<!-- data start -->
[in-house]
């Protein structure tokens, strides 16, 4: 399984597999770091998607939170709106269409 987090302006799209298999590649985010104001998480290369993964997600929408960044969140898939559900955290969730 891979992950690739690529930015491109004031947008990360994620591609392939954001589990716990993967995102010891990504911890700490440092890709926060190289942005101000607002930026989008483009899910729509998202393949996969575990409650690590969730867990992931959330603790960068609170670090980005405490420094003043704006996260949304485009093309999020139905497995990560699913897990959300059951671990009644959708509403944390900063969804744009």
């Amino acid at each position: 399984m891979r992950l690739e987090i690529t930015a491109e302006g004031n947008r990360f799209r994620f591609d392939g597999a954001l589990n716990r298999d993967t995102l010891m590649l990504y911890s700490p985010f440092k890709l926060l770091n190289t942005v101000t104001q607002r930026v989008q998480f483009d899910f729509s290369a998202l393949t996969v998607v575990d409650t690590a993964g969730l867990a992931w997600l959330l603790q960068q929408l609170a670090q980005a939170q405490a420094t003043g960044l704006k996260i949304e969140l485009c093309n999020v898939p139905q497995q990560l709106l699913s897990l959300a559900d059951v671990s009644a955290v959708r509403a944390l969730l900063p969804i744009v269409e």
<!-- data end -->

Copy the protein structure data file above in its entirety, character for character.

[in-house]
């Protein structure tokens, strides 16, 4: 399984597999770091998607939170709106269409 987090302006799209298999590649985010104001998480290369993964997600929408960044969140898939559900955290969730 891979992950690739690529930015491109004031947008990360994620591609392939954001589990716990993967995102010891990504911890700490440092890709926060190289942005101000607002930026989008483009899910729509998202393949996969575990409650690590969730867990992931959330603790960068609170670090980005405490420094003043704006996260949304485009093309999020139905497995990560699913897990959300059951671990009644959708509403944390900063969804744009």
């Amino acid at each position: 399984m891979r992950l690739e987090i690529t930015a491109e302006g004031n947008r990360f799209r994620f591609d392939g597999a954001l589990n716990r298999d993967t995102l010891m590649l990504y911890s700490p985010f440092k890709l926060l770091n190289t942005v101000t104001q607002r930026v989008q998480f483009d899910f729509s290369a998202l393949t996969v998607v575990d409650t690590a993964g969730l867990a992931w997600l959330l603790q960068q929408l609170a670090q980005a939170q405490a420094t003043g960044l704006k996260i949304e969140l485009c093309n999020v898939p139905q497995q990560l709106l699913s897990l959300a559900d059951v671990s009644a955290v959708r509403a944390l969730l900063p969804i744009v269409e």